CC said...


In your proposed spirit of fairness, imagine that we have a blogging aggregator whose members support the fundamental principles of logic, reason, critical thinking, equality and social justice.

According to Mr. Kan's logic, we would therefore require an equivalent collection of screeching, uneducated, racist dingbats to balance that out.

Oh, wait ...

craig said...

I'm shocked! The library has copies of a recently published (2007) and much discussed book by a scholar, Nobel laureate and prominent columnist, one of whose other books, International Economics: Theory and Policy, is required reading in most university-level economics programs. But no copies of a ghostwritten book published in 1960 by a red-baiting politician widely considered a crackpot at the time and subsequently disowned by much of the present-day conservative movement (for supporting women's right to choose, backing incumbent Ford over challenger Reagan, arguing against religion in public life and saying things like "you don't have to be straight to shoot straight," "the Republican party has been taken over by a bunch of kooks" and "Every good Christian ought to kick [Jerry] Falwell right in the nuts.").

As Violette points out, it probably is available through interlibrary loan. And if not, it can be downloaded

Augray said...

Mr. Kan apparently lives in Toronto, and if one looks in the Toronto Public Library system's catalogue, one finds at least six different books by Barry Goldwater (a seventh appears as well, but was actually co-authored by Goldwater's son). Unfortunately for Mr. Kan, "The Conscience of a Conservative" is not one of them, but six other hits would seem to contradict to his statement that "Barry Goldwater's name did not even come up when I searched under 'Author'." I'd suggest that his lack of results might be attributable to end-user incompetence.

And if one bothers to search the University of Toronto Libraries, one will find that this liberal bastion does have a copy of "The Conscience of a Conservative", as does York University. He could always spend a Saturday reading the book in the comfort of a library.

In short, he has nothing to complain about... or at least nothing he can blame on others.

CC said...

Do not cloud the issue with facts. These people will always find something to complain about. This is the modern culture of whiny victimhood. Complaining is all they do.

Augray said...

It would seem that Mr. Kan lives in Mississauga, and it's true, there are no books by Goldwater in that library system. But with one and a half borrowable items versus eleven million in the Toronto Public Library collection, Goldwater's absence is hardly surprising when one compares the numbers. And "The Conscience of a Conservative" is almost 50 years old, so it's absence doesn't surprise me. In short, whining that the local library doesn't have books you're interested in is an easy game to play. Heck, I do it all the time, I just don't blog about it.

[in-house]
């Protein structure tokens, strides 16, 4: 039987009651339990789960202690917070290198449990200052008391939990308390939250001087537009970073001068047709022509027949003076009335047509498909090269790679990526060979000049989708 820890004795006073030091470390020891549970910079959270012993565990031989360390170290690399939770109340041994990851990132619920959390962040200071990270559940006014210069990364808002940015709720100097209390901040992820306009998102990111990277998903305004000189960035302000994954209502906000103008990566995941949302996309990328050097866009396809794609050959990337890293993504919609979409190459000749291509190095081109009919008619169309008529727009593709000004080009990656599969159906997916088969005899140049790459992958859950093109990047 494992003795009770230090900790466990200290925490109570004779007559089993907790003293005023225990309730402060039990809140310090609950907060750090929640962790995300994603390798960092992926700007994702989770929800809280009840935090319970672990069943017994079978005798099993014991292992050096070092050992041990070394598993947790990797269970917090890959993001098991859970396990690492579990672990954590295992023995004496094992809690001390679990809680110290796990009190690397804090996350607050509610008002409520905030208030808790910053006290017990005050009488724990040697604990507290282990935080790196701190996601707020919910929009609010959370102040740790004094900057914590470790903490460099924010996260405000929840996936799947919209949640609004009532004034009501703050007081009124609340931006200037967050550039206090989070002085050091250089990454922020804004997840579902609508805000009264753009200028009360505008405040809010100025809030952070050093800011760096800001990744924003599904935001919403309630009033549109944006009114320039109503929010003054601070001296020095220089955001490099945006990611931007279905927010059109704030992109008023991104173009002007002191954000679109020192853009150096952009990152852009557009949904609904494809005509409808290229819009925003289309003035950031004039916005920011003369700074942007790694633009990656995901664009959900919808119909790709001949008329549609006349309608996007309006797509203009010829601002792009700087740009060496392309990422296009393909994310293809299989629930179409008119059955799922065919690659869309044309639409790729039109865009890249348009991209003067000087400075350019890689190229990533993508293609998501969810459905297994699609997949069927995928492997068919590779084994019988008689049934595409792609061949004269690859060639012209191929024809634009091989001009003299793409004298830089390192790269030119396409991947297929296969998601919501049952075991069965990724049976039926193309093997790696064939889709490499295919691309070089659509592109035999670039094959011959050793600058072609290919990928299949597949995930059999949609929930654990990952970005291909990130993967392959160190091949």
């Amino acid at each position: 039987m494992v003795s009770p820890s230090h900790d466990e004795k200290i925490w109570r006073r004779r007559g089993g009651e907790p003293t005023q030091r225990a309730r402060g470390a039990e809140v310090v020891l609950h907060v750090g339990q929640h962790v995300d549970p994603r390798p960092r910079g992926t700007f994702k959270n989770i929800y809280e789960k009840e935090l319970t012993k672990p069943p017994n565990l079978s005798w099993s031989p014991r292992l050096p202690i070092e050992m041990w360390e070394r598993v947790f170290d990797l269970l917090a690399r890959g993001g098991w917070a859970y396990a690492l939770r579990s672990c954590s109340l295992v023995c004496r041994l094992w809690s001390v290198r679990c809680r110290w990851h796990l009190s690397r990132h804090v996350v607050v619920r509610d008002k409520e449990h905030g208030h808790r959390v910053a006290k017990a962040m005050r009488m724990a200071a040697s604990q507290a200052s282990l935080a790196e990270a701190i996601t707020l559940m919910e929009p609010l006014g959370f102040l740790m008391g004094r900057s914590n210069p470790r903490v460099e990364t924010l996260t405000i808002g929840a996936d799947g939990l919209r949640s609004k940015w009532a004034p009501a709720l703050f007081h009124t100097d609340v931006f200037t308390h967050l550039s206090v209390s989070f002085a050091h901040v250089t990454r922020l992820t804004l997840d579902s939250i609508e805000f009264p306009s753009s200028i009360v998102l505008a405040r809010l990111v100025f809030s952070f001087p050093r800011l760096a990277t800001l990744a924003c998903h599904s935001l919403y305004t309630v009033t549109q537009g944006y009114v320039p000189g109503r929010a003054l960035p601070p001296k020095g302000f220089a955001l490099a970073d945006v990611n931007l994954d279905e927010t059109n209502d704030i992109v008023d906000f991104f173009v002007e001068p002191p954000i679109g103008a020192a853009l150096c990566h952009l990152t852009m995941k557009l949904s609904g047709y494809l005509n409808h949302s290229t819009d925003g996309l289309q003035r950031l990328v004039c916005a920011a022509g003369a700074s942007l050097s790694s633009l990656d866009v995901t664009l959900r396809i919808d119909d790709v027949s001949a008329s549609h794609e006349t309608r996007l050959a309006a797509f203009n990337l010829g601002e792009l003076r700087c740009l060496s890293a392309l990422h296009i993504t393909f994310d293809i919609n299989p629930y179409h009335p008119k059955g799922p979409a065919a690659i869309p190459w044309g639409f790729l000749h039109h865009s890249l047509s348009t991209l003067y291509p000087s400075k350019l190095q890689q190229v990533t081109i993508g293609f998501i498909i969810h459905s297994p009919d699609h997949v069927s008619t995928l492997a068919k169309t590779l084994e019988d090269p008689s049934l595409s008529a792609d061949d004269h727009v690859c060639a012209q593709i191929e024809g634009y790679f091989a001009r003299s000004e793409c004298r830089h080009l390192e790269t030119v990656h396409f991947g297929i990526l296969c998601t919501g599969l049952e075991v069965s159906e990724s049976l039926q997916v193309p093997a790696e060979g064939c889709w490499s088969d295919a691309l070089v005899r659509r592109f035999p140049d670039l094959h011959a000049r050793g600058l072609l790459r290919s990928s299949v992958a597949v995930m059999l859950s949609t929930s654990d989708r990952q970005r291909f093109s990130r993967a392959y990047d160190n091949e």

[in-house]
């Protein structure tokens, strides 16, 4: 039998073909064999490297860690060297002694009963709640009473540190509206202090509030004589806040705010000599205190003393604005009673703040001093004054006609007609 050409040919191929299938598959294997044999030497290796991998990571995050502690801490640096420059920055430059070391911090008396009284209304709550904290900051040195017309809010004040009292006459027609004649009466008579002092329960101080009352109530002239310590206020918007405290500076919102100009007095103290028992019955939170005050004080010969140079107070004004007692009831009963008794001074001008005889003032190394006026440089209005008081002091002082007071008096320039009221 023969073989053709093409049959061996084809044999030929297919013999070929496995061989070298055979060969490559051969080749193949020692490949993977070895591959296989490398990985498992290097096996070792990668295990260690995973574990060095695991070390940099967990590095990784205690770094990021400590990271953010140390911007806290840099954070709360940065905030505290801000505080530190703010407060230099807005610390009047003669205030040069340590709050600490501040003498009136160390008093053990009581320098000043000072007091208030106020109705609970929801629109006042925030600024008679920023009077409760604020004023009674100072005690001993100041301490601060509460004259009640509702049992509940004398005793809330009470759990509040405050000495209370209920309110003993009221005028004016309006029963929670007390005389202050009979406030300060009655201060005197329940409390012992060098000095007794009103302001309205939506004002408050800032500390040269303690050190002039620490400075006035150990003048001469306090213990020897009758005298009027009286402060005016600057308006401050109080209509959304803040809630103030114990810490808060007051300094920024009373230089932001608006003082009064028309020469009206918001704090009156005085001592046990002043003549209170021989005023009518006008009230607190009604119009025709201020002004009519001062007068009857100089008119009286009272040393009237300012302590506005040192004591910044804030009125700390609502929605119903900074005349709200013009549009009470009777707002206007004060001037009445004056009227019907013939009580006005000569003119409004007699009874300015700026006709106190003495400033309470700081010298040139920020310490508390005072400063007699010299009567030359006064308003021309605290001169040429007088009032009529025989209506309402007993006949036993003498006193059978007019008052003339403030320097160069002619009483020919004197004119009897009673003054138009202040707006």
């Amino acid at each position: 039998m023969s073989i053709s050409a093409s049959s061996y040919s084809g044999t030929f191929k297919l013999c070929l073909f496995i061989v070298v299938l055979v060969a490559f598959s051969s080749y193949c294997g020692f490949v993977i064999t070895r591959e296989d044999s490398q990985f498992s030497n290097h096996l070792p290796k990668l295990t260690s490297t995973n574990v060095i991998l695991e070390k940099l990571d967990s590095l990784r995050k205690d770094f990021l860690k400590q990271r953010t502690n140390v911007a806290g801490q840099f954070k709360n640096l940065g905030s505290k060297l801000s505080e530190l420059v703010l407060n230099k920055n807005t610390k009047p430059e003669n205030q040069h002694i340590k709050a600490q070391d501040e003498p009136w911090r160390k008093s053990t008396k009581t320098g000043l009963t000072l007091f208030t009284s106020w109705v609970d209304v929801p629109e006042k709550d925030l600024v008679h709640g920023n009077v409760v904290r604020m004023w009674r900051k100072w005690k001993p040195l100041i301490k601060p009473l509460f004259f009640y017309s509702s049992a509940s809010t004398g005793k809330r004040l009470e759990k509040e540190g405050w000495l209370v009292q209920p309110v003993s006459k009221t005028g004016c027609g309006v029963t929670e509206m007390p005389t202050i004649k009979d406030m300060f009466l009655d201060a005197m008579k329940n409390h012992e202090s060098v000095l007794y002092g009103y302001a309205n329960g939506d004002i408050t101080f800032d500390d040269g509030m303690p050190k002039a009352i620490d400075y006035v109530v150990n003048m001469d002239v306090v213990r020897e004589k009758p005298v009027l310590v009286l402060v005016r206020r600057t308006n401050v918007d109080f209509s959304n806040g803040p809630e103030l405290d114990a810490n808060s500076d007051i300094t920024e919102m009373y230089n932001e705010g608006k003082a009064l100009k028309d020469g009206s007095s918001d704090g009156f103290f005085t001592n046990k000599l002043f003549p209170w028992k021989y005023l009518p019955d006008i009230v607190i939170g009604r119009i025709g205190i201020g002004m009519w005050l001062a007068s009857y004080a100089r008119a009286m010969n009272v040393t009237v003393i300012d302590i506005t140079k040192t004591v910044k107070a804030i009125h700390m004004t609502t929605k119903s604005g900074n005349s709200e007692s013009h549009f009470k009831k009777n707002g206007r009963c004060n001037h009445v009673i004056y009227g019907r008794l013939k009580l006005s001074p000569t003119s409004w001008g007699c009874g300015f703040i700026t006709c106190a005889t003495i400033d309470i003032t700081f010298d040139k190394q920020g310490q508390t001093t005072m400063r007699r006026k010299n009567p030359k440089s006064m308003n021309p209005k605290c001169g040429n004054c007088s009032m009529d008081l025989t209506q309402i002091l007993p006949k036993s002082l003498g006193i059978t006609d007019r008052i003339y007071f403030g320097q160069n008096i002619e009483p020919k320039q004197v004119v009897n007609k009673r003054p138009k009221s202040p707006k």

Augray said...

And another thing...

The Mississauga library system has 27 copies of Caribou Barbie's book (12 audio and 15 bound) so the absence of anything by Goldwater may say more about the reading preferences of Mississauga conservatives than it does about library bias. I suspect that Goldwater's book the more intellectually challenging (hey, how could it not be?), so Kan's issue boils down to complaining that the library doesn't have stuff that he's interested in, and that other libraries aren't convenient for him to get to (as mentioned previously, the U of T has a copy, and that's probably within walking distance of his place of work). And when push comes to shove, if he thinks that Mississauga is deficient because of Goldwater's absence, he might contemplate donating a copy to the library system. It could have a nice "Donated by..." label inside the front cover and everything!

Oh, and I messed up earlier. Goldwater's book isn't "almost 50 years old", it is 50 years old.

Anonymous said...

Given that Conservatives are free market advocates at every turn and for privatization, should he not just fucking buy the book?

Holly Stick said...

It's available on Kindle, as a hardcover, a paperback, an audiobook, and bound in rattlesnake skin (or something).

And look! there's a sequel:

"...Tea Party Revival: The Conscience of a Conservative Reborn by Dr. B. Leland Baker is an excellent glimpse into the underlying ideology of the Tea Party movement..."

"...While it reads at times like a manifesto (its opening pages include a list of demands), it essentially picks up where Barry Goldwater's book, The Conscience of a Conservative left off in 1960..."